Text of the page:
Health benefits of no alcohol
Dean Martin and Foster Brooks had successful Las Vegas nightclub careers based on characters who were fun-loving drunks. Once people sobered up and realized that a drunk wasn’t something to laugh at, those characters were retired. Now, it seems sobriety is all the rage, at least for the month of January in the U.K.
The charitable group Alcohol Change U.K. started Dry January, which is an initiative to get people to give up alcohol for the first month of the year. People all around the world have taken part in it. Researchers from the University of Sussex have found that the health benefits of abstaining for a month are farreaching.
A three-times-a-year survey of 2,500 people who took part in Dry January found that everyone who took the challenge reported higher energy levels and healthier body weights. Participants reduced their average number of drinking days throughout the year from 4.3 to 3.3 days per week. On days when they did drink, consumption was down more than 10 percent. They also reduced excessive drinking by more than 30 percent. Ninety percent of participants reported that they saved money, 80 percent felt more in control of their drinking habits, and 70 percent reported better overall health and improved sleep.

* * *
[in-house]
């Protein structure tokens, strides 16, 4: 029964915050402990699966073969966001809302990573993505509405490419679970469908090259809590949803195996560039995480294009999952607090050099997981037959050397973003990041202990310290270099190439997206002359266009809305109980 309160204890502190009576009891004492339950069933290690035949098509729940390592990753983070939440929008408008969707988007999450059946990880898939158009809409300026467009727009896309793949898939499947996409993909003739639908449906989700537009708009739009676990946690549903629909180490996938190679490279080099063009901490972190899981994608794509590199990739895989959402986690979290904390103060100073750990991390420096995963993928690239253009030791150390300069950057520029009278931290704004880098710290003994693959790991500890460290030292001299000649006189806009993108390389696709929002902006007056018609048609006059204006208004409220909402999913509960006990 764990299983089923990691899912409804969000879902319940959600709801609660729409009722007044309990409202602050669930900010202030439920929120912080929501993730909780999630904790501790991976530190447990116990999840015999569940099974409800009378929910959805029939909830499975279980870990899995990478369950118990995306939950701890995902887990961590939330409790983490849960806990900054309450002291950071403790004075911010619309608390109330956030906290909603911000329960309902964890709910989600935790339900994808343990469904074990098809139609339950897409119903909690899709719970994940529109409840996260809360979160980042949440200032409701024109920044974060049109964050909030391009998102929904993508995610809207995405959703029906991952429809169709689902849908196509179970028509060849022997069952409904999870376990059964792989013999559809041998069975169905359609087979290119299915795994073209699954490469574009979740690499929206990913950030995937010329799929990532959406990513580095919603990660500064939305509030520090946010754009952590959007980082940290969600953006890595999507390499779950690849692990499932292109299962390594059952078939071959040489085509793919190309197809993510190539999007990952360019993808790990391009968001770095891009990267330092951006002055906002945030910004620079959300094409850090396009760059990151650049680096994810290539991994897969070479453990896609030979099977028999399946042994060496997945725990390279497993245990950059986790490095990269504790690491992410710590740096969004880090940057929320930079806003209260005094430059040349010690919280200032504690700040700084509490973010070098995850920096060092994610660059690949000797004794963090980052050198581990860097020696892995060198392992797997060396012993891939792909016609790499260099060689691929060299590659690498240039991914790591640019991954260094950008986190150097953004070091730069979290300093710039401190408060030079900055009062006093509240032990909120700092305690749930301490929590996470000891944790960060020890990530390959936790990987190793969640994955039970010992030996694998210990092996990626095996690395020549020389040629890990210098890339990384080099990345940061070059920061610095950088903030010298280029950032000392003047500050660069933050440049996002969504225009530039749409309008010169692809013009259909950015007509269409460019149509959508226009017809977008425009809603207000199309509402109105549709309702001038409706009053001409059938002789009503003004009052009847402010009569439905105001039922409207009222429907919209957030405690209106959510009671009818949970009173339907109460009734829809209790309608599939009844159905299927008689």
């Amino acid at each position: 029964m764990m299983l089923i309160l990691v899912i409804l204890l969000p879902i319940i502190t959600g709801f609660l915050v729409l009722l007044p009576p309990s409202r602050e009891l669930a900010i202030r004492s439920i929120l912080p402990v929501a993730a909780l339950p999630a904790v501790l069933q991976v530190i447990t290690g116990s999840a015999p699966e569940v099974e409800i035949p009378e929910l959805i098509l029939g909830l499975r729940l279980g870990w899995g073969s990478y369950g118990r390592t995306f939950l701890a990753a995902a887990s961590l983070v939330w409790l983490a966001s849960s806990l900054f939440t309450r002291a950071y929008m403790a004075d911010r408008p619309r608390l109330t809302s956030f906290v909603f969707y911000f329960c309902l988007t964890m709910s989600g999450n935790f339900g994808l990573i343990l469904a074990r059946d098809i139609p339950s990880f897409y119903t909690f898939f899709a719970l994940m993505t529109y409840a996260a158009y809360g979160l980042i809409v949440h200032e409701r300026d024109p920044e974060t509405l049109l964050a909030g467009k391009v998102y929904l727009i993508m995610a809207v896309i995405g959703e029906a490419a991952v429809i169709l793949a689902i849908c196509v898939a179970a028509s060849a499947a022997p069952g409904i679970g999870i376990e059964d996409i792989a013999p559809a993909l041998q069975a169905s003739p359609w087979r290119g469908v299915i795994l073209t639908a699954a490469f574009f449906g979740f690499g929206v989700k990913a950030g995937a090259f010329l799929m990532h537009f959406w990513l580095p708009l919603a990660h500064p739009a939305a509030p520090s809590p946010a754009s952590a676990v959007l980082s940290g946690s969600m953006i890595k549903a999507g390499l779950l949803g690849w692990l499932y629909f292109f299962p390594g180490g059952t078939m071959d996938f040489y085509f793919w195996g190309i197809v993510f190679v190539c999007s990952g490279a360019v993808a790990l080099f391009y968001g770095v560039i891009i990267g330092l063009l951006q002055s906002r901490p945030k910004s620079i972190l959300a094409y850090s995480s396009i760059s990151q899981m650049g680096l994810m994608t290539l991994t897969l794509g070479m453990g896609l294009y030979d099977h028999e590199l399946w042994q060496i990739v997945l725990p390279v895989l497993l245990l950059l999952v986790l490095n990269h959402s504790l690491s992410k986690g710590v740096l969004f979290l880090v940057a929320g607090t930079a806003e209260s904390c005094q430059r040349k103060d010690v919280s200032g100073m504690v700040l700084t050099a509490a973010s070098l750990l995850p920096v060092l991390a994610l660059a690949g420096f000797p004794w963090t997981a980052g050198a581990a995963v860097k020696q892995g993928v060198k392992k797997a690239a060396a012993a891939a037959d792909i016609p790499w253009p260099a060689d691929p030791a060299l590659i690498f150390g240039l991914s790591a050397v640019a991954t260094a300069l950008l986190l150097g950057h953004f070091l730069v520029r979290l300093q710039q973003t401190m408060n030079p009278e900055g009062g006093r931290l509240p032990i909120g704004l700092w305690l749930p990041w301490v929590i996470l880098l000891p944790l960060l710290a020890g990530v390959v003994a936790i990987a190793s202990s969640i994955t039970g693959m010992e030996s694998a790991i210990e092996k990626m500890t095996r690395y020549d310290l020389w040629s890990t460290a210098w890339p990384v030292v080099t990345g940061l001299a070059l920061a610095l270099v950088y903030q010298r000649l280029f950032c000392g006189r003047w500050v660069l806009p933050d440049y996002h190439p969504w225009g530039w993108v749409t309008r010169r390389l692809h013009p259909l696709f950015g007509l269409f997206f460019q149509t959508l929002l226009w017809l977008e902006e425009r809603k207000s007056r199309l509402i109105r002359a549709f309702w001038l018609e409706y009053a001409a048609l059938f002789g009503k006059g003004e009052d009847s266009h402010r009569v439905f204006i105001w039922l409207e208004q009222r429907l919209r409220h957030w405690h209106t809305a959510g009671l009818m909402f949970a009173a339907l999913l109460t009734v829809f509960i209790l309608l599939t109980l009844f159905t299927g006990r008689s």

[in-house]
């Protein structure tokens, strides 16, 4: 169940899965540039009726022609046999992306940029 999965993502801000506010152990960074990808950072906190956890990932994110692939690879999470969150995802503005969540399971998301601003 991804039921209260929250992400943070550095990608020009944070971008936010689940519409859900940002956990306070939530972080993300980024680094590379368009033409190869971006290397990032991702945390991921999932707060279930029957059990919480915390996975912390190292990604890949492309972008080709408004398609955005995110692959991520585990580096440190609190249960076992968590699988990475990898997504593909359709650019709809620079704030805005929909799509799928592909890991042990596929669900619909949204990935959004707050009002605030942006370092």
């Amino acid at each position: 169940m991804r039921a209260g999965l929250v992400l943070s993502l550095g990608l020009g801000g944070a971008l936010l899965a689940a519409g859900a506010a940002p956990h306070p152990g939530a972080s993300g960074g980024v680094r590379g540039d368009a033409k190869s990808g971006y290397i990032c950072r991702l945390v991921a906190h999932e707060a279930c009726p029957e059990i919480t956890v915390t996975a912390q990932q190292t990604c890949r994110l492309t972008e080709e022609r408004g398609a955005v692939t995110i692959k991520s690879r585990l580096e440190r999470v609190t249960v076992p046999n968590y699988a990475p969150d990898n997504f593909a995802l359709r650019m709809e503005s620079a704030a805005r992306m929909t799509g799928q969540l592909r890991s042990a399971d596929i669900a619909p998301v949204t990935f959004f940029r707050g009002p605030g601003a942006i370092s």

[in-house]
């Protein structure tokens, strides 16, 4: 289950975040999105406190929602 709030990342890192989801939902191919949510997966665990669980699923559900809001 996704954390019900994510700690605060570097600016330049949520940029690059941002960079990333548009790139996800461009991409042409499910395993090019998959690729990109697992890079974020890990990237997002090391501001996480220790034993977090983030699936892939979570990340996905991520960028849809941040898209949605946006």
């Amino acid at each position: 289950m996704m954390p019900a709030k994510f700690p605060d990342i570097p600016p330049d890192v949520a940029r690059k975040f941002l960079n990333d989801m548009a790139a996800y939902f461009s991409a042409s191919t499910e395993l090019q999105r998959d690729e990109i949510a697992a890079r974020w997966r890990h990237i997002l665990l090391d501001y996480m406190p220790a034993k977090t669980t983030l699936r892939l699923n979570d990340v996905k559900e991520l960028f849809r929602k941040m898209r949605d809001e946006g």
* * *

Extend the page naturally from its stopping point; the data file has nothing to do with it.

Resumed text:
Interestingly, the benefits from Dry January extended, although to a lesser degree, to those who didn’t make it through the whole month. So just giving it a try can boost your health. Don’t wait until next January. Test it out for February in the ol’ USA. Mehmet Oz, M.D. is host of “The Dr. Oz Show,” and Mike Roizen, M.D. is Chief Wellness Officer and Chair of Wellness Institute at Cleveland Clinic. To live your healthiest, tune into “The Dr. Oz Show” or visit www.sharecare.com.